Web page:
Domains seized from Demonoid BitTorrent site up for sale
Three key Demonoid domains are now up for sale, less than two weeks after the BitTorrent site was taken down in a coordinated effort.
The Ukraine-based site was taken offline earlier this month apparently when local authorities contacted its Internet service provider, Colocall, and forced the ISP to shut down the service's servers. Demonoid was among the Web sites included in the U.S. government's "Notorious Markets List," which was created to identify "markets, including those on the Internet, which exemplify the problem of marketplaces dealing in infringing goods and helping sustain global piracy."
Three of its domains -- demonoid.me, demonoid.com, and demonoid.ph. -- are available for purchase on domain marketplace Sedo.
Interpol and the International Federation of the Phonographic Industry (IFPI) said they worked together to take down the site, which was ranked in the top 600 Web sites in global traffic and the top 300 in U.S. traffic.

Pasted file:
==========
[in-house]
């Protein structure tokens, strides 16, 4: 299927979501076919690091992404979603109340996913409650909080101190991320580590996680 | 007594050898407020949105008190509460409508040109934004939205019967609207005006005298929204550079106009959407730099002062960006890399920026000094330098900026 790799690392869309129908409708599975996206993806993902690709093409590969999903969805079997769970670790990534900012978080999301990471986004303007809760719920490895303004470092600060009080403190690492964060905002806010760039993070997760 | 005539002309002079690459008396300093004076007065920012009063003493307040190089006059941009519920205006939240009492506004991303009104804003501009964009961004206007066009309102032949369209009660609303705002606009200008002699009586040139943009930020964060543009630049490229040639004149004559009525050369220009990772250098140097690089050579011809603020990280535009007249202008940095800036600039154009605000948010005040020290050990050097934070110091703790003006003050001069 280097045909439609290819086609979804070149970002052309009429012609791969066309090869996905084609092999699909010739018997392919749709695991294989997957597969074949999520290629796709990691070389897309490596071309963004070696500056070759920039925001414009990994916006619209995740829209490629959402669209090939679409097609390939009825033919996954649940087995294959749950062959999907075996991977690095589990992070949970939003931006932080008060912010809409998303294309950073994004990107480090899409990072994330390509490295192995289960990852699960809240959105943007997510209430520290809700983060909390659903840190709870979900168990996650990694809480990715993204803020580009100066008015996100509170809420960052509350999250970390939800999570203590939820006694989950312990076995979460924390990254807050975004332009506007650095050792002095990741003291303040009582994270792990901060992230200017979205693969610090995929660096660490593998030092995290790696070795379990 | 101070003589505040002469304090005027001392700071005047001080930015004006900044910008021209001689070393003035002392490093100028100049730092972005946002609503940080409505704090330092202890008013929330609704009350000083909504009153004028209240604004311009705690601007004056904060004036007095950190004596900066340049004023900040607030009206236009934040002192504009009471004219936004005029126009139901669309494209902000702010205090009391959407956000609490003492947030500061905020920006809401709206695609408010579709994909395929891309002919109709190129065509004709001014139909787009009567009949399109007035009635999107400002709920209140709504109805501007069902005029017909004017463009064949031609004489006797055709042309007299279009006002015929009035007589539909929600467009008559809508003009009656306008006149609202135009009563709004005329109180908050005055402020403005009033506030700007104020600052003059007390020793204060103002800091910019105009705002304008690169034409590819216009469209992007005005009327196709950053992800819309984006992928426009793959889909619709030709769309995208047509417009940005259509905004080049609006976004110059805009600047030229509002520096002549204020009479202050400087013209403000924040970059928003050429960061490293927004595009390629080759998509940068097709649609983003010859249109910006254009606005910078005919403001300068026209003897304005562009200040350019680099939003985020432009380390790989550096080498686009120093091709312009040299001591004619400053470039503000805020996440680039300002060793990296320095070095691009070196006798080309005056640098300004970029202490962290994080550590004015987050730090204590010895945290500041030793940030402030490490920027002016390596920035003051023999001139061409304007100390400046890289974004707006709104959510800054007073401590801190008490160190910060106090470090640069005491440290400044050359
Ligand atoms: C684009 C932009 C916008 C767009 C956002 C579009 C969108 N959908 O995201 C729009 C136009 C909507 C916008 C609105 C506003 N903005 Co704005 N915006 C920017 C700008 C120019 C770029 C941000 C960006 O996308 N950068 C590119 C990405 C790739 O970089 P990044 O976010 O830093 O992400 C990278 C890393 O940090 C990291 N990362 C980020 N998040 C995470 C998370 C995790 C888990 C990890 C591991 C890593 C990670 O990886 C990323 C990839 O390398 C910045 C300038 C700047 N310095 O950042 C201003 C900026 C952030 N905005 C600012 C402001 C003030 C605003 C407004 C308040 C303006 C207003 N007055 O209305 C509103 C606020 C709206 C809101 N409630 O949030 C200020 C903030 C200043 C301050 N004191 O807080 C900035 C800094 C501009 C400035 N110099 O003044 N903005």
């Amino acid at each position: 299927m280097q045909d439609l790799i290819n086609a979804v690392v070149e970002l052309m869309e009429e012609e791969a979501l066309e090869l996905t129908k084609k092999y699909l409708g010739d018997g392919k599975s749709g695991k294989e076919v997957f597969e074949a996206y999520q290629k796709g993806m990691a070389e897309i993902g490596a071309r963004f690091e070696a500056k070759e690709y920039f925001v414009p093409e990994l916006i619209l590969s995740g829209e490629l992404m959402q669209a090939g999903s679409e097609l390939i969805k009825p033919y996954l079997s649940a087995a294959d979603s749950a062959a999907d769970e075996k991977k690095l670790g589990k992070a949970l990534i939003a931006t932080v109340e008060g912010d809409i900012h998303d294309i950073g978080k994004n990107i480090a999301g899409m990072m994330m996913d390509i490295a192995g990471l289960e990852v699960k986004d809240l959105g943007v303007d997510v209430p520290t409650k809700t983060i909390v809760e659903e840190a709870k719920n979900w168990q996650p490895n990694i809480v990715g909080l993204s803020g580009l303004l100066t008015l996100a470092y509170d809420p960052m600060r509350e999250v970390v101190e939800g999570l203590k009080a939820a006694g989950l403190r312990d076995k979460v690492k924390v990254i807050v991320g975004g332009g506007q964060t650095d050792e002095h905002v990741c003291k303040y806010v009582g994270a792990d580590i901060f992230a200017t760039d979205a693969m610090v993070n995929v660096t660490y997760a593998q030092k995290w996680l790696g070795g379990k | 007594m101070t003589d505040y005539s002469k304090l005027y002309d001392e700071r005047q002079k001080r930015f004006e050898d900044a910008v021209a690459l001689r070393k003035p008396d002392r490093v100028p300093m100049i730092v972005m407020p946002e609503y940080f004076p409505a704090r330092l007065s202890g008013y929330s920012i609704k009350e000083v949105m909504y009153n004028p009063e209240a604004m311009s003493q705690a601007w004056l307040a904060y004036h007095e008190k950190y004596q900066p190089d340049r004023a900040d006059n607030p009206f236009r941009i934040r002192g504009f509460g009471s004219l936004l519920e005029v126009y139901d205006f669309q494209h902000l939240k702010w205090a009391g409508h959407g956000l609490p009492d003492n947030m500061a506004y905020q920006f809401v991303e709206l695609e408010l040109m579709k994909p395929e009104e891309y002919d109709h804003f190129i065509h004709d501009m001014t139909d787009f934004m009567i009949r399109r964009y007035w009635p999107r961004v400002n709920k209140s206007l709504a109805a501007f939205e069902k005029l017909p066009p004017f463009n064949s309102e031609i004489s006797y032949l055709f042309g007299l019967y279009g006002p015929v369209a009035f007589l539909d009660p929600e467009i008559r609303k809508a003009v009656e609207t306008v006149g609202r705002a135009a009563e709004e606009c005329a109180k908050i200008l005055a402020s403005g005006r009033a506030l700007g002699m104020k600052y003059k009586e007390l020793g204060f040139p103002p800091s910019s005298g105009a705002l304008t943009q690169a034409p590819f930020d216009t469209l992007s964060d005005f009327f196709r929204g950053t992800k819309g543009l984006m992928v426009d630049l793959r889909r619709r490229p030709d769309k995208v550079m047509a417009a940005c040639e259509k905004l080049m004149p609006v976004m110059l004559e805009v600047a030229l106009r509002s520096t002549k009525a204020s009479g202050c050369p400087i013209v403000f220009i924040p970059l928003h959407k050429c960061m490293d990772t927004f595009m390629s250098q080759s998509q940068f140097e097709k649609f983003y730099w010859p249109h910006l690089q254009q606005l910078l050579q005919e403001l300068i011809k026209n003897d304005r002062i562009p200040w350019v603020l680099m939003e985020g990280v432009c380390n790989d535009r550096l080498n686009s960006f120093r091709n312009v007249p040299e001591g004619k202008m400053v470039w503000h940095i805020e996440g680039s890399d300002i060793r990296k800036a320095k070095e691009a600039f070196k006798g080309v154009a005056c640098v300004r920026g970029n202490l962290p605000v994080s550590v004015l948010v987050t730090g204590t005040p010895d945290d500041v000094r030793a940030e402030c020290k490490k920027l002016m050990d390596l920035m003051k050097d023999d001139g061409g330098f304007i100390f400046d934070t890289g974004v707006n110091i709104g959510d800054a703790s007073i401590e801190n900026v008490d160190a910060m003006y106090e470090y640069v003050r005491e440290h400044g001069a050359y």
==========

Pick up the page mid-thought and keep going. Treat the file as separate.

"Demonoid was a leading global player in digital music piracy which acted as unfair competition to the more than 500 licensed digital music services that offer great value music to consumers while respecting the rights of artists, songwriters and record companies," Jeremy Banks, director of anti-piracy for the IFPI, said in a statement. "The operation to close Demonoid was a great example of international cooperation to tackle a service that was facilitating the illegal distribution of music on a vast scale."
Colocall, however, said it decided to terminate Demonoid's service on its own accord.
The takedown led international hacking group Anonymous to promise to bring down its wrath on the Ukrainian government and use "any means necessary" to restore Demonoid.